#Take5 #107 Keeping up to date with higher education sector change: Implications for Learning Development Practitioners

This #Take5 is brought to you from Dr Steve Briggs, Director for Learning and Teaching Excellence at the University of Bedfordshire and Dr Helen Webster, Educational Development Consultant (Academic Skills) at the University of Oxford . 

Steve is a former ALDinHE Co-Chair and currently a member of the Committee for the Association of National Teaching Fellows. Over the last eight years Steve has championed and led work that serves to promote recognition for Learning Development Practitioners. 

Helen is a former co-chair of ALDinHE’s then Professional Development Working Group, and has led the creation of CPD for Learning Development practitioners as well as championing the profession at all levels across the sector. 

If after reading this blog, you’d like to continue the conversation, join Steve and Helen for a free webinar on the 18th July 2024 15.00 – 16.00 LD@3 Keeping up to date with higher education sector change. Book a place via the ALDinHE website.

Recent changes to the HE sector landscape 

Learning Development takes a ‘situated’ approach to helping students navigate university and get the most from their studies. On an everyday level, this often means the context of the discipline or what’s happening in our own institution, but on a wider scale, our work is also influenced by what’s going on in the broader context of the Higher Education sector. Both nationally and internationally, the sector landscape is shaped by a number of drivers and agendas: in the first instance, government policy created by departments (and not just the Department for Education; consider how Home Office or Treasury policy have impacted our students’ lives recently), and associated regulatory and funding bodies (such as the Office for Students in England or HEFCW in Wales). There are also organisations and charities which serve the sector, champion specific issues or represent the professions (such as Advance HE, JISC, or Student Minds). This may sometimes seem remote from our everyday practice and bewildering to navigate, but these drivers shape our institution’s strategic plans, which in turn inform our Learning Development teams’ resourcing and priorities as well as giving rise to the issues impacting on students that we see as we work with them to navigate these in the course of their learning.

Examples of the changes

In the last ten years, there have been significant policy changes that have impacted on the size, shape and focus of Higher Education in the UK. For example:

  • – Creation of the Office for Students
  • – Thresholds for continuation, completion and graduate outcomes.
  • – Teaching Excellence Framework 2023 (covering Student Experience and Student Outcomes).
  • – Updated Access and Participation Plan (outlining institutional interventions that will serve to reduce inequalities related to access, continuation, completion, awarding gaps and graduate outcomes, according to a risk- and evidenced based approach).
  • – Redesigned NSS (updated and new questions) 
  • – Foundation year expansion
  • – Changes in international student numbers (due to the pandemic and then visa changes)
  • – Changes to EU student numbers (post Brexit) 

Why is understanding these changes important to Learning Development Practitioners? 

In the last couple of years, conversations have come to the fore within the profession about the status of Learning Development in our institutions, and it can often seem that we are either side lined as a passive recipient of policies and strategies decided higher up, or at best working ‘under the radar’. However, Learning Development’s core values of student-centred, emancipatory practice are best served if we take more of an informed, proactive stance towards the drivers that shape Higher Education and our own work. This not only serves to protect and preserve the work that we are committed to, but also ensures that its full value is drawn on to the benefit of our institutions and the whole sector. There are two aspects to consider:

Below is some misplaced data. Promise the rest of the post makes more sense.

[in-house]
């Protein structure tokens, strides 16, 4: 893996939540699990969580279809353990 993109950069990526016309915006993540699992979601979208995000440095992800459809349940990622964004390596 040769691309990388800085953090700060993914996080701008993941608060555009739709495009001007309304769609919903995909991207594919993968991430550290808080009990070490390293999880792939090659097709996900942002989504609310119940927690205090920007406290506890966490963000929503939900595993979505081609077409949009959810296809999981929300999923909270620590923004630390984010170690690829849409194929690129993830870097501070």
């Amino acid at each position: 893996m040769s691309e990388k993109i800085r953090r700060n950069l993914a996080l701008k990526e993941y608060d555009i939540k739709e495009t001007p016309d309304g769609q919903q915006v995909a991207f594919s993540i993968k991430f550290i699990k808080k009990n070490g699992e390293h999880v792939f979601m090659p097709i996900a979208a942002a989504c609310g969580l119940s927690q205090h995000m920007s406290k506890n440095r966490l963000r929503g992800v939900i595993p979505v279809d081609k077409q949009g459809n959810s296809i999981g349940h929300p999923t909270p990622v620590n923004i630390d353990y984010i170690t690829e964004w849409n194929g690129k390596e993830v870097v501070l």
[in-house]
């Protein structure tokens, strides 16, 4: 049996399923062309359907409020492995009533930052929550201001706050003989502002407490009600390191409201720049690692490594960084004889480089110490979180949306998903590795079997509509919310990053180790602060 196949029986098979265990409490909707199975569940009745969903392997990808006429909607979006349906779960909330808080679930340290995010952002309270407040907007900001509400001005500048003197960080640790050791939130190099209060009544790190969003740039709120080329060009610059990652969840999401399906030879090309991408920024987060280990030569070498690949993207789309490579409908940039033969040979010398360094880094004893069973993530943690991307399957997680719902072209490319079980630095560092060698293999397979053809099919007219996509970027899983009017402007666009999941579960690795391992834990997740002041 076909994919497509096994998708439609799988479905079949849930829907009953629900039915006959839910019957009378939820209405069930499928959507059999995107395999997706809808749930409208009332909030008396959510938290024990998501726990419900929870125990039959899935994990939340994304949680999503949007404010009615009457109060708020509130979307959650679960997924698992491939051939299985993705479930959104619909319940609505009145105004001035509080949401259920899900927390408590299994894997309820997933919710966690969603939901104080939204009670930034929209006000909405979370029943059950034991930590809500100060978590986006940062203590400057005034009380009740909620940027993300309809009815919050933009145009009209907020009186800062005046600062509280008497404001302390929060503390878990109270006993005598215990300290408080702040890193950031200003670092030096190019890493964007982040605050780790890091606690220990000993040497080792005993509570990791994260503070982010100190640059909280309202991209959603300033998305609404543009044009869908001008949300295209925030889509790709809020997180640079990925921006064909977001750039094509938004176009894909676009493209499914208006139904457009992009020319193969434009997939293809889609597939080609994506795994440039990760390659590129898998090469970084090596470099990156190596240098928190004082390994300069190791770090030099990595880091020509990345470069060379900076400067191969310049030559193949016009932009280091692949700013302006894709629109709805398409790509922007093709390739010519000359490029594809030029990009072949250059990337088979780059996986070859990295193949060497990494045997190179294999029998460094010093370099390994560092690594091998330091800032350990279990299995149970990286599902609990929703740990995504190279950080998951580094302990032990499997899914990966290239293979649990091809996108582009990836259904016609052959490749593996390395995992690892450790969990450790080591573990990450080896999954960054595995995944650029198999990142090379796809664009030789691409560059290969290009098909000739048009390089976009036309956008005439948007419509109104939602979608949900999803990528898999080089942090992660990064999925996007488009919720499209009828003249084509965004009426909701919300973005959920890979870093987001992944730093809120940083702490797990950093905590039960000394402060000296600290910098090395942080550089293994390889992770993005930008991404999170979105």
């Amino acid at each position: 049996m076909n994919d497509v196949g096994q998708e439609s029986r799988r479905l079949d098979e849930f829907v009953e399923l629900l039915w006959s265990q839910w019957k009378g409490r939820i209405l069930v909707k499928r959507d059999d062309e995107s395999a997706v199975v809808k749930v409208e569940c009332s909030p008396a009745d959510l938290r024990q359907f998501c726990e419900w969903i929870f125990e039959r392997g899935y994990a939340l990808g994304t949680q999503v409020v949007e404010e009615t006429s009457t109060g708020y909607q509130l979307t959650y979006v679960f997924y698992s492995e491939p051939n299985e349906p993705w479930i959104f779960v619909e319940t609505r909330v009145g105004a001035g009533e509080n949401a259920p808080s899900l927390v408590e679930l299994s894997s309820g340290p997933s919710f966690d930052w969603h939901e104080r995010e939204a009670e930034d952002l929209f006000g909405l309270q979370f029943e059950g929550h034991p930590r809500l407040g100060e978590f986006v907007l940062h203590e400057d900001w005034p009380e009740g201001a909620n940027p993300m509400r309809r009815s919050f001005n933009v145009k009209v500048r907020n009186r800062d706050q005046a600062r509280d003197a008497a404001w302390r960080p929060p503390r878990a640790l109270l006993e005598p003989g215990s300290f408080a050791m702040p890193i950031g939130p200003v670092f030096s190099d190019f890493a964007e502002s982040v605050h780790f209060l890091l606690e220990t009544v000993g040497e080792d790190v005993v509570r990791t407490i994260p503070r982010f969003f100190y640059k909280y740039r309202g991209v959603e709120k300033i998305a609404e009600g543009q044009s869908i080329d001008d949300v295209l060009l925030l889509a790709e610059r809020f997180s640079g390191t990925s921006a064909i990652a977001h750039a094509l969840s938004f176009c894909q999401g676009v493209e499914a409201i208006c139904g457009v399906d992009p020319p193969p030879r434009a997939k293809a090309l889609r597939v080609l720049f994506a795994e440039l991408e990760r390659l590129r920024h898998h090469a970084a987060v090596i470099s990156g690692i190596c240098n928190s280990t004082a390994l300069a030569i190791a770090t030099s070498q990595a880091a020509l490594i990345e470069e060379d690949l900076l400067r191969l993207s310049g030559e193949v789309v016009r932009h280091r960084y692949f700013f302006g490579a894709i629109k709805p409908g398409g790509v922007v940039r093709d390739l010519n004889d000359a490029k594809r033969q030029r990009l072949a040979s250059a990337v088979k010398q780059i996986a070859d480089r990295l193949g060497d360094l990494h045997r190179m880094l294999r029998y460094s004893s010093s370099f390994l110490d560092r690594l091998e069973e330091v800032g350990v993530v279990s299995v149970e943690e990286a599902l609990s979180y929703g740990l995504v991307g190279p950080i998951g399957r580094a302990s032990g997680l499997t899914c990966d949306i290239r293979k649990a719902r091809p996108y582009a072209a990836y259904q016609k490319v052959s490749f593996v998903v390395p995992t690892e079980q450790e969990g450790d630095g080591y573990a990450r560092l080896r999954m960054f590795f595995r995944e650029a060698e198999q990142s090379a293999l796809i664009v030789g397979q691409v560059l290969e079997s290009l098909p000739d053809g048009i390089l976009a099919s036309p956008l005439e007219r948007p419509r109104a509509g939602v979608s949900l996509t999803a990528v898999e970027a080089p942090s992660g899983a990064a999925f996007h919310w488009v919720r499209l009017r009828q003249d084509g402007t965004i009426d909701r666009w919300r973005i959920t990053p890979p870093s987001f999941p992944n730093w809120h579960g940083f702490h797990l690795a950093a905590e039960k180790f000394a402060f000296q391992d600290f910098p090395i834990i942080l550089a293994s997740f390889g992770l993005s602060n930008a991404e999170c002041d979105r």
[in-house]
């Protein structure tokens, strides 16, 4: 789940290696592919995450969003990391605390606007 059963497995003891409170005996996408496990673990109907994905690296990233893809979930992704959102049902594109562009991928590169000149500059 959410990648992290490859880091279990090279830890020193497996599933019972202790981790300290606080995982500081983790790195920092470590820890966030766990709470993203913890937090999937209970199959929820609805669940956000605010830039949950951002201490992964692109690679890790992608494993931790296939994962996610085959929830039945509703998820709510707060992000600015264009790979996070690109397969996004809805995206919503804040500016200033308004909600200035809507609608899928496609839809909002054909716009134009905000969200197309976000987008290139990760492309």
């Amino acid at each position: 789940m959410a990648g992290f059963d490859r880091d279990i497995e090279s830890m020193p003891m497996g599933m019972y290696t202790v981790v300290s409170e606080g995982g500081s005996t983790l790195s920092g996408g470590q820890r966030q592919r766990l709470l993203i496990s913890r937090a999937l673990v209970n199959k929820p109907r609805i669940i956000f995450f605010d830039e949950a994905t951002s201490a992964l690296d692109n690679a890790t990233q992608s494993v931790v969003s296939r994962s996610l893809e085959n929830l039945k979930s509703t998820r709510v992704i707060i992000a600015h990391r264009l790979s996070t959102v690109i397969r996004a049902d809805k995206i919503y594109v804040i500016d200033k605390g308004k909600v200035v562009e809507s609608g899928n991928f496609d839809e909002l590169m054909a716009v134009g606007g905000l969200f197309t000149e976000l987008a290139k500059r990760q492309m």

• Getting ahead of the curve – spotting trends and identifying significant developments, thinking through the likely impact on Higher Education, on students and on Learning Development work, and formulating what a Learning Development response might be. Whether agendas are ones we agree or disagree with, or changes ones which we welcome or not, it’s helpful to anticipate them and think through what it will mean in the context of our work and our values.
  • Getting in the room – influencing and contributing to institutional conversations, responses, agendas and plans. There are so many forums for decision making which Learning Development could usefully inform, both directly relevant such as reducing awarding gaps, or indirectly such as student wellbeing and belonging. Strategically gaining a voice on relevant working groups, committees or reporting structures will help Learning Development play a more prominent and influential role in shaping change.

It might feel like many Learning Development Practitioners are a long way downstream of these changes, but this is ultimately directly shaping our work.

Actions you can take

Whether you are a head of a Learning Development service or a member of a team, you might:

  • – Look at your institution’s strategic plan to see how it’s influenced by sector level drivers, and how your institution has chosen to respond and to which priorities.
  • – Consider how different priorities and regulatory regimes influence resourcing and positioning of Learning Development provision. 
  • – Reflect on how you are seeing impacts of sector change in the students you work with, what response is needed and who might find this evidence useful.

Understanding such priorities enables you to be able to play a proactive role in shaping your institutional responses to external drivers – whether that is how Learning Development operates within your institution or influencing how the university responds to wider agendas: 

  • – Use these strategic imperatives to justify the case for more resources and agency, establishing an evidence base and data for ‘what works’ in terms that align to change drivers. This helps us protect the value and practice of Learning Development in a Higher Education system that may misconstrue the field as being low-skilled, instrumental and deficit, in contrast to our values.
  • – Work holistically as part of a ‘whole institution approach’ for the overall benefit of your university to embed Learning Development into curricula and other student experience mechanisms such as wellbeing (for example, the new Student Minds Mental Health Charter).